en English

This is the News Single Layout page. This element exists only to be referenced in JS

From the Supervisor of Elections – Vol II No 2: Votes from the great beyond?

Wednesday, December 9, 2020

By: Supervisor of Elections

Office of the AG

Electoral Office

 
previous arrow
next arrow

HIGHLIGHTS

The Voters list will always have names of deceased persons due to it being produced in advance of polling day
Verification of the electoral identity is important as it is the address at which the person died as opposed to the address at which the person actually lived and registered
If any living person's name was removed from the register by reason of death, they should contact the Electoral Office to have the matter rectified, even on voting day.
There are three significant safeguards to prevent deceased persons from voting in an election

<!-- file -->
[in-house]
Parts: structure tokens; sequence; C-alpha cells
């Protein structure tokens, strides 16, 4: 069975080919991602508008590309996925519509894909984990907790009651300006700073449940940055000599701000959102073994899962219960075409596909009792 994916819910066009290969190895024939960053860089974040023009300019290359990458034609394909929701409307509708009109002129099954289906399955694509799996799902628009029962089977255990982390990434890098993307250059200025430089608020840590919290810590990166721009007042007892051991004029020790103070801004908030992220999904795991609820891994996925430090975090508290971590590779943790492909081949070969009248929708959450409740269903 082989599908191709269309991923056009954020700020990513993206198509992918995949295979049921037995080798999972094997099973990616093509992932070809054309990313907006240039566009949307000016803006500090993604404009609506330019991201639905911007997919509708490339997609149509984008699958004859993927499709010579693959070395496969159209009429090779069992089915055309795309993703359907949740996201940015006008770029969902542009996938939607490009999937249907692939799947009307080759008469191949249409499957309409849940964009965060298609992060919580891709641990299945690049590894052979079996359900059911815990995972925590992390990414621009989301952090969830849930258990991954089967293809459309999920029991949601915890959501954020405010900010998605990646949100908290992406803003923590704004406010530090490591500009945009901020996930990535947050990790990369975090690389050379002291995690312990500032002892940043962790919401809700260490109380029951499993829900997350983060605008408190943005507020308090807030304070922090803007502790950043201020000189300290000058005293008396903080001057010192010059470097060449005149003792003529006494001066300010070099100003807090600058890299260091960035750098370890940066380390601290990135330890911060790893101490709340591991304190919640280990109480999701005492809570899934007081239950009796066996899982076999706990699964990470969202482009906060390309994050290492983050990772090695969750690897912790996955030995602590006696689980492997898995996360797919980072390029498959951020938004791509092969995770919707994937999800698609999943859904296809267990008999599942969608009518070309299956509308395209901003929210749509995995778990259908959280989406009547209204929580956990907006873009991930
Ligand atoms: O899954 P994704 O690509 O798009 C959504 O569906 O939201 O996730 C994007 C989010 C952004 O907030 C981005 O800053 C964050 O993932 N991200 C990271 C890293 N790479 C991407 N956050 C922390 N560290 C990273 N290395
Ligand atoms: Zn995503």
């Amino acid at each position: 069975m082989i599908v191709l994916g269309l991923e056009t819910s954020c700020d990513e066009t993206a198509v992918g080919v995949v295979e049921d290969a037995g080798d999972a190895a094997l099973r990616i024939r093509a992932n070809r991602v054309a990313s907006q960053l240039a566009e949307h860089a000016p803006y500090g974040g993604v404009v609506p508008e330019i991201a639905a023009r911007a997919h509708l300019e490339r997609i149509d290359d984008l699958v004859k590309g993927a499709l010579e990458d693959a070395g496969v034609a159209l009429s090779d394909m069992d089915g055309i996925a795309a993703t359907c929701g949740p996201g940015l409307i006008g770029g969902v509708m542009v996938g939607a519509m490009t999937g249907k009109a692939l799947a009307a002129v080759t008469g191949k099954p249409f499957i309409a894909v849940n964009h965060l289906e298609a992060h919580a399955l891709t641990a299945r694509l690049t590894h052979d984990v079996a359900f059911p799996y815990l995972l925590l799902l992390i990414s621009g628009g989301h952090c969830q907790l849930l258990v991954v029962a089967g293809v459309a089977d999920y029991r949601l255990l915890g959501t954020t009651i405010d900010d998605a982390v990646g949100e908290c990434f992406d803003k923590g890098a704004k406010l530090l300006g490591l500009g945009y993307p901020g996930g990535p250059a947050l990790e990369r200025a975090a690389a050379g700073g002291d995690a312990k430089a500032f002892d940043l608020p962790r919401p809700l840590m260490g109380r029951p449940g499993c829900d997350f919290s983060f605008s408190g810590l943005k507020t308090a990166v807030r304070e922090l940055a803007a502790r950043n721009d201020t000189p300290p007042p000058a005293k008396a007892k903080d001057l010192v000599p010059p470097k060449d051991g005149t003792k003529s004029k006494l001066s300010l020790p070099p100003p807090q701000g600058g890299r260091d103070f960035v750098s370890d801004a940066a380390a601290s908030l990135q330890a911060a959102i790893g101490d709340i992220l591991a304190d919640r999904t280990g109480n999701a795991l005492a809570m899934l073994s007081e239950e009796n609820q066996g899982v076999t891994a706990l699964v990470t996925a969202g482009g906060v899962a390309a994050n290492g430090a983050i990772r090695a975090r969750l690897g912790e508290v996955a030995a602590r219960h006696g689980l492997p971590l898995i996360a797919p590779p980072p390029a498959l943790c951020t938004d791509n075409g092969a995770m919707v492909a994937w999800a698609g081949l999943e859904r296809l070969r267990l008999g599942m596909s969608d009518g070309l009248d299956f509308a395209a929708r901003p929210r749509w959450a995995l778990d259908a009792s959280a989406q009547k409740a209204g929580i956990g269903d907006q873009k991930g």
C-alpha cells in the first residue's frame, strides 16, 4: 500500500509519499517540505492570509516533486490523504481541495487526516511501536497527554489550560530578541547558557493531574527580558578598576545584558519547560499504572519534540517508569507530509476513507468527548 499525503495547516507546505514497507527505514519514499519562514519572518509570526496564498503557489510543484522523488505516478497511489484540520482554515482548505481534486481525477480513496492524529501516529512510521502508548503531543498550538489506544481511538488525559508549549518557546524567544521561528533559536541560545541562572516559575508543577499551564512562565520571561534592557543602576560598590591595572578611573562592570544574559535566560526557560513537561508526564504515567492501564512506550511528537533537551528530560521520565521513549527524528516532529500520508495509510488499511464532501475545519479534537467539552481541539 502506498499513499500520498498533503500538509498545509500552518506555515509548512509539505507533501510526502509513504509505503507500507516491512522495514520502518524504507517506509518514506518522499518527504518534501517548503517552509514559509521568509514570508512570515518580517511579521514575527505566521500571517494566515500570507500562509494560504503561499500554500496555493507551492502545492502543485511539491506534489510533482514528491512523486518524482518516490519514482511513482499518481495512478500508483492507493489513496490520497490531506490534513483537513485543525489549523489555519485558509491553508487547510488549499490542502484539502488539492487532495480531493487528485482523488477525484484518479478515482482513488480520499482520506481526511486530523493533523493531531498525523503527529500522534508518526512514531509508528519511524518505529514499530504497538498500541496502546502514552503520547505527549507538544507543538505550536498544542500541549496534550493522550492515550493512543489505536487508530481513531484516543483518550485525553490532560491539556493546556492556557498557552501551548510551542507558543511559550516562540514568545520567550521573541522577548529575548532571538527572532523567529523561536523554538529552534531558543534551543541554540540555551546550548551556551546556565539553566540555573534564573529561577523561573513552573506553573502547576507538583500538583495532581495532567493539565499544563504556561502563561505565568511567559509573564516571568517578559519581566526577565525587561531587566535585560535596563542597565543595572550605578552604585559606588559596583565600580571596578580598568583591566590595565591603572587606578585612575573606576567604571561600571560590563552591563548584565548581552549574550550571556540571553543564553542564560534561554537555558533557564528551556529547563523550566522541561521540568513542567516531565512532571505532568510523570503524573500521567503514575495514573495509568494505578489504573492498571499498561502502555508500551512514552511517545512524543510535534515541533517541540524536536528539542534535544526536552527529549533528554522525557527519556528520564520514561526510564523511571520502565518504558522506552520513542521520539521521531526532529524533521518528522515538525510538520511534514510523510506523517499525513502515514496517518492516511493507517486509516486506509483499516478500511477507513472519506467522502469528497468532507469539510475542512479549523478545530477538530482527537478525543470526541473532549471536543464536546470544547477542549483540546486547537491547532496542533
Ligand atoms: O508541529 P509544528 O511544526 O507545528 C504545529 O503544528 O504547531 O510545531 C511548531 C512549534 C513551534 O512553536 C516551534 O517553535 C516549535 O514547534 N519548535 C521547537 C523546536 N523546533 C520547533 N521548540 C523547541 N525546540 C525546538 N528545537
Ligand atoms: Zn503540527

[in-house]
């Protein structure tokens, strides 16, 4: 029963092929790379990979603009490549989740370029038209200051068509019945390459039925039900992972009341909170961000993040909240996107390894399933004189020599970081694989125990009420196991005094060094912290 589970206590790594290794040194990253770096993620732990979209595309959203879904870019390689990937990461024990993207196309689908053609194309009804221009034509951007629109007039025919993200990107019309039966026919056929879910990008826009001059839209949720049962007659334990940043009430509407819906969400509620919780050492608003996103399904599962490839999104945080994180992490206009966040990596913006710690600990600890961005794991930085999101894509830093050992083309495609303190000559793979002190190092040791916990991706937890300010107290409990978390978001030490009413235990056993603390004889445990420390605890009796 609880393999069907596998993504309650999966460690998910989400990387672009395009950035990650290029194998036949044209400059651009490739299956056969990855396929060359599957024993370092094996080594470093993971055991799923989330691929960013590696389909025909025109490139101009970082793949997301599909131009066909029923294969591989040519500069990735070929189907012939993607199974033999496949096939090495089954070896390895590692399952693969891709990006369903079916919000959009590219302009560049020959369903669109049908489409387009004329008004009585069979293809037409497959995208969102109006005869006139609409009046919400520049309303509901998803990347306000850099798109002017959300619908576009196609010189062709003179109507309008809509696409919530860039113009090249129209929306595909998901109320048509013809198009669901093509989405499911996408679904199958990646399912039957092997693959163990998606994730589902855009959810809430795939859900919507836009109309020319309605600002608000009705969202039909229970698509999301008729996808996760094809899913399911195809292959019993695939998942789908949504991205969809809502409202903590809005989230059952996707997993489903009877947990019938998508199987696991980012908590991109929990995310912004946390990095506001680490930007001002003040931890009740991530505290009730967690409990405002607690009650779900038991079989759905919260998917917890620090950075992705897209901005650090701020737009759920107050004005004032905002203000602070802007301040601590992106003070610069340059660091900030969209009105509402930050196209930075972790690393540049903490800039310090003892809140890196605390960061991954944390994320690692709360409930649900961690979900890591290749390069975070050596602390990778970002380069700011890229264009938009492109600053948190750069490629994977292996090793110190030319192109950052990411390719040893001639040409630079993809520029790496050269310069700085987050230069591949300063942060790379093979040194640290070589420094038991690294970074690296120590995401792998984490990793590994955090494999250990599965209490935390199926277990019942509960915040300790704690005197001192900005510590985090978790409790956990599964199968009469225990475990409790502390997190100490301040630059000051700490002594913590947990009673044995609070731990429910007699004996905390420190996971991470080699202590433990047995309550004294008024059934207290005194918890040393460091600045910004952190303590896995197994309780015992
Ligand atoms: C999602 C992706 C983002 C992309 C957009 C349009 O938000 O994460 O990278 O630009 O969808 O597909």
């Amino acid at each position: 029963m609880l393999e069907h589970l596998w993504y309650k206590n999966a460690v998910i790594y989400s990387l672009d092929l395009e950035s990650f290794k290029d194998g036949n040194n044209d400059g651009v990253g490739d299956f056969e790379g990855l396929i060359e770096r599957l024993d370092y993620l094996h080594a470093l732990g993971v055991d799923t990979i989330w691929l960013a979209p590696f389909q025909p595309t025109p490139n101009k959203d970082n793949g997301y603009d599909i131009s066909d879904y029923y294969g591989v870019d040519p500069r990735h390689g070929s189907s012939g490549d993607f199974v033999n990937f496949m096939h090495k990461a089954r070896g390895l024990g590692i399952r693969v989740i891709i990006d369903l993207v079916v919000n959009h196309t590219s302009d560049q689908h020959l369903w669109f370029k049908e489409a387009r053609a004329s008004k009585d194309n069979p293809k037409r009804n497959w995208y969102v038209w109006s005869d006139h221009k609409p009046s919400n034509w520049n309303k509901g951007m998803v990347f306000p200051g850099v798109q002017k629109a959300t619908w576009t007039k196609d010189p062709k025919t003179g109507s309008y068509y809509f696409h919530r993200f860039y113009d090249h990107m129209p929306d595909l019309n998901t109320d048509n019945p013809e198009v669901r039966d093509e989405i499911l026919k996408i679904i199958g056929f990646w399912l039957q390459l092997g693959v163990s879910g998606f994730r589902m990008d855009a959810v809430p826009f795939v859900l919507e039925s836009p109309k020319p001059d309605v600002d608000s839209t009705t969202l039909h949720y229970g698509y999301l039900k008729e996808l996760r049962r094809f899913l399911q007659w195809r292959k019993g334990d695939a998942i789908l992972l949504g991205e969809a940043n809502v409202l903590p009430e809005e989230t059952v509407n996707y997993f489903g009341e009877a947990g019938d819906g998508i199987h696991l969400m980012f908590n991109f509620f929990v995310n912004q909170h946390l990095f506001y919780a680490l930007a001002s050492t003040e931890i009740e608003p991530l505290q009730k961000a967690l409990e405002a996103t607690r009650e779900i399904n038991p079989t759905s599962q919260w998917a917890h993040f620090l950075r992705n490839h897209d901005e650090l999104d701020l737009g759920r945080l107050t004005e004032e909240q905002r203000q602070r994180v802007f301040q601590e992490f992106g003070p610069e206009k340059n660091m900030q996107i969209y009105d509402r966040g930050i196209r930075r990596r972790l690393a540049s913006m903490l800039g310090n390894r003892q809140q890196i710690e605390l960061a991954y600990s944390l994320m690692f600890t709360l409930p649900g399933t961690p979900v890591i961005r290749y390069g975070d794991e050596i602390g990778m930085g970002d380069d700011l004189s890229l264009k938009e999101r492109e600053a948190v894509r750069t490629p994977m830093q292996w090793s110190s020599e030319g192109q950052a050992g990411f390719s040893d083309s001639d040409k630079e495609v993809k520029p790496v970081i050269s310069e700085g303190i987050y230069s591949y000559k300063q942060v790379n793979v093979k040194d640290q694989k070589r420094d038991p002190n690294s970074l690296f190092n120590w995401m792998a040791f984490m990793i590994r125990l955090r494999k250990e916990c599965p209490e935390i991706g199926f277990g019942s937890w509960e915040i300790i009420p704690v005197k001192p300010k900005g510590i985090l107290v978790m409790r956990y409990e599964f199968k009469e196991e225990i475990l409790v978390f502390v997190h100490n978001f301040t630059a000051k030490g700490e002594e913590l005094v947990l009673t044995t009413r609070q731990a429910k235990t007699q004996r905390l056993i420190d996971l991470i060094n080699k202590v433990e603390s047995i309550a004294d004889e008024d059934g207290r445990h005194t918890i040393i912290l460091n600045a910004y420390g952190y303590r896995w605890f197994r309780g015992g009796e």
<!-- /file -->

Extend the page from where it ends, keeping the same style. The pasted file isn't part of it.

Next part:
When these safeguards are followed, it is impossible for dead persons to vote in the elections

From the Supervisor of Elections
Vol II Issue No 2: Votes from the great beyond?

In the USA, the losing side has claimed that persons who were long deceased cast votes in the November 3rd election. It is something we have heard before. I cannot comment on the US situation, but I will outline why that cannot happen here.

Let me state from the outset that our voters list always has and always will have names of deceased persons on them. This is for several reasons: a) the voters lists is produced in advance of polling day, so between publication and polling, some people may pass away, b) we can only remove names of deceased when we receive notification of death from the Ministry of Health – which we receive once per year – or if someone produces a death certificate, c) not all persons on our register actually die within the Federation, so we may never know, and d) when the electoral identity (name, address, occupation, date of birth) of the deceased is consistent with the certified information or can be independently verified.